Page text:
David,
I'm not sure I understand how I would make use of my function then.
My function needs to be evaluated over a 3d mesh (x, y, and z) , and then the
level surfaces (not contour lines) calculated. I guess I could treat
z as a parameter, then plot the zero level contour lines of my function for
a discrete number of z values, but then I would need to adjust the
height that each countour line is plotted at when I do the 3d plot.
This still would only give bunch of vertically stacked contour
lines, rather than a nice smooth 3d surface.
If I'm misunderstanding what you meant, perhaps you could point me
to an example of something that makes a level surface of a function
of 3 (not 2) variables?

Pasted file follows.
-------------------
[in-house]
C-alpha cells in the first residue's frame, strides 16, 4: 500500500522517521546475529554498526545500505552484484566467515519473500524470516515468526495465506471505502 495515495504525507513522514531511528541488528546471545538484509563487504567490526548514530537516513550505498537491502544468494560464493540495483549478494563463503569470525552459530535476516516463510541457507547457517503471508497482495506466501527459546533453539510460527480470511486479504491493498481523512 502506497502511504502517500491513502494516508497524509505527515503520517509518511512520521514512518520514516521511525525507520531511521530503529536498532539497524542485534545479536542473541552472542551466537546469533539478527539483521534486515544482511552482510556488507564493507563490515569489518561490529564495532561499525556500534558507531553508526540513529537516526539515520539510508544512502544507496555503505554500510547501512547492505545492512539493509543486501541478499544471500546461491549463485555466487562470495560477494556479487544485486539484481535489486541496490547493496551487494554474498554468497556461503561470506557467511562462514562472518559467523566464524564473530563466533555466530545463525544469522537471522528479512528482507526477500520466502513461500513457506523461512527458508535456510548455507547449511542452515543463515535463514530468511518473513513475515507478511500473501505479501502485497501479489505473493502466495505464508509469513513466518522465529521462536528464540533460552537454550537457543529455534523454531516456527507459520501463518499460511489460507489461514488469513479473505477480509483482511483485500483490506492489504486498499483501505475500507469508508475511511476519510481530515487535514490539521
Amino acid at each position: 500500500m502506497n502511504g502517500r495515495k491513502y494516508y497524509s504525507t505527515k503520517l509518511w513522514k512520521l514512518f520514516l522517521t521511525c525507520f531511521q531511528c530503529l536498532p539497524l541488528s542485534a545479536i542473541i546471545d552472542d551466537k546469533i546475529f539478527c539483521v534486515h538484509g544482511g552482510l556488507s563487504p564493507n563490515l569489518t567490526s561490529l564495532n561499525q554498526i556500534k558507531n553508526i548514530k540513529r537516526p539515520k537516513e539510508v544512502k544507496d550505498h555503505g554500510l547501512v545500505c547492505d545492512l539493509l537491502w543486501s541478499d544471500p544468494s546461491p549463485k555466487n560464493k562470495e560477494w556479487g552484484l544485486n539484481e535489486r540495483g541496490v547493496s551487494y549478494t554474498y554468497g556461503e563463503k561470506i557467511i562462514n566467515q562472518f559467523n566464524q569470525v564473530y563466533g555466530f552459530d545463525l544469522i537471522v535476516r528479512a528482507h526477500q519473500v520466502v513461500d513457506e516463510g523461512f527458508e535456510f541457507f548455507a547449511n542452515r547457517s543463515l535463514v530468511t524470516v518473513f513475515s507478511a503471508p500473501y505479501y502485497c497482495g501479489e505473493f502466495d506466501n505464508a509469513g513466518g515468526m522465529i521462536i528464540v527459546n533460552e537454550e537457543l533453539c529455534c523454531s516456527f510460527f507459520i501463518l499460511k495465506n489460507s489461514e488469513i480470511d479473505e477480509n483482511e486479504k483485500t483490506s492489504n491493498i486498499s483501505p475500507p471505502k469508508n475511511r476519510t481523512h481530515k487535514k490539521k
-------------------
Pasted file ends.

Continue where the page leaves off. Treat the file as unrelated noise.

Thanks,
~Luke
On Thu, Sep 16, 2010 at 05:28:47AM +0200, Daπid wrote:
> I think you can make it with pyplot.contourf() and the argument V
>
> http://matplotlib.sourceforge.net/api/pyplot_api.html#matplotlib.pyplot.contour
>
> "contour(Z,V)
> contour(X,Y,Z,V)
>
> draw contour lines at the values specified in sequence V"
>
> On Wed, Sep 15, 2010 at 9:02 PM, Luke <hazelnusse@...> wrote:
> > I have a function of three variables and am interested in plotting the zero
> > level surface:
> > f(x,y,z) = 0
> > Is there a simple way to plot this level surface in 3D without having to
> > resort to meshing up x and y, and solving for the z that satisfies the
> > equation? I can do this, but it gets messy because there are anywhere from
> > 0 to 2 solutions to the equation for each point in the xy plane.
> > The mplot3d examples all seem to calculate the zdata simply from simple
> > functions of x and y.
> > Thanks,
> > ~Luke
> > 
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